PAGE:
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This is a summary of “Tax-Loss Harvesting: An Individual Investor’s Perspective,” by Kevin Khang, Thomas Paradise, and Joel Dickson, published in the Fourth Quarter 2021 issue of the Financial Analysts Journal.


Overview

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Tax-loss harvesting produces diverse outcomes depending on the profile of the individual investor and the return environment.

What’s the Investment Issue?


Tax-loss harvesting (TLH) has been explored from the perspectives of portfolio managers and investors in aggregate, but what about from the viewpoint of an individual investor?

Many individual investors have small and irregular capital gains, which means that widely held assumptions of unlimited gains through TLH programs rarely apply to them.

This article shows the more realistic potential of TLH benefits to individual investors and how these benefits vary widely depending on the investor type. It also examines the extent to which the market environment and individual investor characteristics (such as applicable tax rates and the amount of taxable income that can be offset) drive returns from TLH strategies.


How Do the Authors Tackle the Issue?

The authors employ a two-pronged approach. First, they examine balance sheet information across a diverse range of investors and estimate TLH alpha for archetypal individual investors. The tax rates and capital gains profiles of these archetypal investors are then applied to estimate the available TLH alpha.

Second, to understand and compare how investor profile and the return environment drive TLH alpha, the authors create a framework to quantify the contribution of several variables. To compare individual investors, the chosen variables are tax rates, loss-offsetting income to taxable equity (LOI/EQ), investors’ cash contributions to their taxable equity accounts, and how investors liquidate their taxable accounts. The variables for the return environment are average returns, volatility of cash flows, and cash flow returns.

This framework uses so-called “boosted regression trees” (BRTs) and maps 150,000 individual TLH alphas to the relevant investor profile and return environment combinations. Since BRTs are good at uncovering nonlinearities, the outputs of the framework are customizable across a wide range of individual investors.


What Are the Findings?

The dispersion of tax alpha from TLH across the individual investor spectrum is around 300 bps. That is chiefly because many investors do not enjoy the high levels of capital gains that previous studies of TLH have assumed. Since fewer gains can be offset with losses, these losses simply accumulate and are carried forward year after year, meaning TLH schemes may not be useful.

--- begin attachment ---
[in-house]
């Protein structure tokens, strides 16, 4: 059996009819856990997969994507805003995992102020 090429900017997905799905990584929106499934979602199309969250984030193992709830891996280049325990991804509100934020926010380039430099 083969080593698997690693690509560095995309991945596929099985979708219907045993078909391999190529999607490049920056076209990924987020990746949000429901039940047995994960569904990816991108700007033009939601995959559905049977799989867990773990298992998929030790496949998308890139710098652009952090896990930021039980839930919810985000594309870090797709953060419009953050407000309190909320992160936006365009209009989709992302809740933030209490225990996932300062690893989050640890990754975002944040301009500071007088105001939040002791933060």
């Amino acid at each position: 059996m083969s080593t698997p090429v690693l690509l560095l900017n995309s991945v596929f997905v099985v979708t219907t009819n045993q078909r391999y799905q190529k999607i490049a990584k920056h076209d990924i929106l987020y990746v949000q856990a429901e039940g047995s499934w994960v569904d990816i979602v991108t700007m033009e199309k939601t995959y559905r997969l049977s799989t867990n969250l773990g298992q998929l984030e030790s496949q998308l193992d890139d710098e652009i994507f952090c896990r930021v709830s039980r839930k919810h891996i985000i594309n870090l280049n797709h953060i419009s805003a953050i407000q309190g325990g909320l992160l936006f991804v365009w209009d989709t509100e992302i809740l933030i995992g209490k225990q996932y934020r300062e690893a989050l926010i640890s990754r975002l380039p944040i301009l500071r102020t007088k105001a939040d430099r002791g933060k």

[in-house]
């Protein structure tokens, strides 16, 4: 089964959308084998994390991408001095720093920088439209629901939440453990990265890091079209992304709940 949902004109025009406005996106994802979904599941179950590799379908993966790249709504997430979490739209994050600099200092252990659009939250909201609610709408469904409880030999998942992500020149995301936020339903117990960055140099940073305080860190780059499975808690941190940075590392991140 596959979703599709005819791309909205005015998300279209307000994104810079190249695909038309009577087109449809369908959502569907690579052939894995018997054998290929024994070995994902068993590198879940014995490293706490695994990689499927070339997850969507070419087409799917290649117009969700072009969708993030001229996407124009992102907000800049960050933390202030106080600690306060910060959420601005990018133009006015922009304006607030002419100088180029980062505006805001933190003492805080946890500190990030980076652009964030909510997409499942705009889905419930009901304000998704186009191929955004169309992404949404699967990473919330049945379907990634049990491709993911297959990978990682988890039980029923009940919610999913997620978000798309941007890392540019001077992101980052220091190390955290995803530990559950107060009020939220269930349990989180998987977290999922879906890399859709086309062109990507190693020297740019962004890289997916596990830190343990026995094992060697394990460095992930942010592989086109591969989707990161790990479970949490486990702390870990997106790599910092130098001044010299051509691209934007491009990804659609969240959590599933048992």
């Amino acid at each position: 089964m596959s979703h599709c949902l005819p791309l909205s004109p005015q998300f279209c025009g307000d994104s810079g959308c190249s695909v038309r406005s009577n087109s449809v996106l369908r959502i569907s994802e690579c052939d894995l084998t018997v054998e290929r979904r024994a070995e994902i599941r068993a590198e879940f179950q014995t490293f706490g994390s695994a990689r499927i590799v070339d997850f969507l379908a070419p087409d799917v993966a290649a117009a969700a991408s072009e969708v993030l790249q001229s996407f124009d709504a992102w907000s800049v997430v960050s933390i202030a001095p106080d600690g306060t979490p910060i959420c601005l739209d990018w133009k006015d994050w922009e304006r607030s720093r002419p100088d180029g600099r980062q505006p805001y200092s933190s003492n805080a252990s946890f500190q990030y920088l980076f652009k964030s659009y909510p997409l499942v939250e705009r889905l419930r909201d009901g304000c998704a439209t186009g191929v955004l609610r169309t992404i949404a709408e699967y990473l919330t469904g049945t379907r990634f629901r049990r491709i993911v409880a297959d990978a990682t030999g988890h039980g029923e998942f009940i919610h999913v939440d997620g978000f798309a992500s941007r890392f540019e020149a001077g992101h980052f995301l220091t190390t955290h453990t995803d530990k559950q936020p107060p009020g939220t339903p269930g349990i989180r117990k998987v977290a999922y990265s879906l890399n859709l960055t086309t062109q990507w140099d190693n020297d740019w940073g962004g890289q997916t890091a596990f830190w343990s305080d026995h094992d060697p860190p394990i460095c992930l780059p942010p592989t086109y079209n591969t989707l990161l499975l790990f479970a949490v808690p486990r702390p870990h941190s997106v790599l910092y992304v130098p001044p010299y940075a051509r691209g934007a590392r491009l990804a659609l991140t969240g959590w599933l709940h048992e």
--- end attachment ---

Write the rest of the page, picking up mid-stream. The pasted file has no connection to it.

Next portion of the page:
The opportunity to conduct TLH in all return environments through direct indexing adds the most value to investors with LOI/EQ above 5%, meaningful tax spread, and a high harvest tax rate. Systematic TLH through commingled investment vehicles, on the other hand, tends to suit investors with irregular and modest LOI/EQ and a small tax spread.

In terms of the drivers of TLH, 60% of the variation in returns is driven by investor characteristics—their tax rate, the tax rate spread of their current and future rates, and the amount of income an investor could offset with losses. The remaining 40% is driven by the return environment, which is largely outside the control of investors. “Generational luck” and the timing of the launch of a TLH strategy are both important in determining whether significant alpha is created. In addition, there is wider dispersion of alpha in high-volatility and low-return environments.


What Are the Implications for Investors and Investment Managers?

The article demonstrates that even relatively wealthy investors may not be able to access the sizable TLH alpha estimated in previous studies.  Therefore, individual investors (and their investment advisers) should take a more idiosyncratic approach toward their TLH investments. This approach should be tailored to their tax and income profiles in the same way they would set a strategic asset allocation to match their investment objectives and horizons.

TLH programs may constitute a misallocation of risk capital for some investors. As a consequence, investors with low levels of expected TLH alpha will likely prefer to harvest losses as and when they arise, rather than pay fees for a full TLH program that incorporates transaction costs, commission costs, and regulatory compliance costs.


About the Author

Phil Davis

Phil Davis is a London-based financial journalist.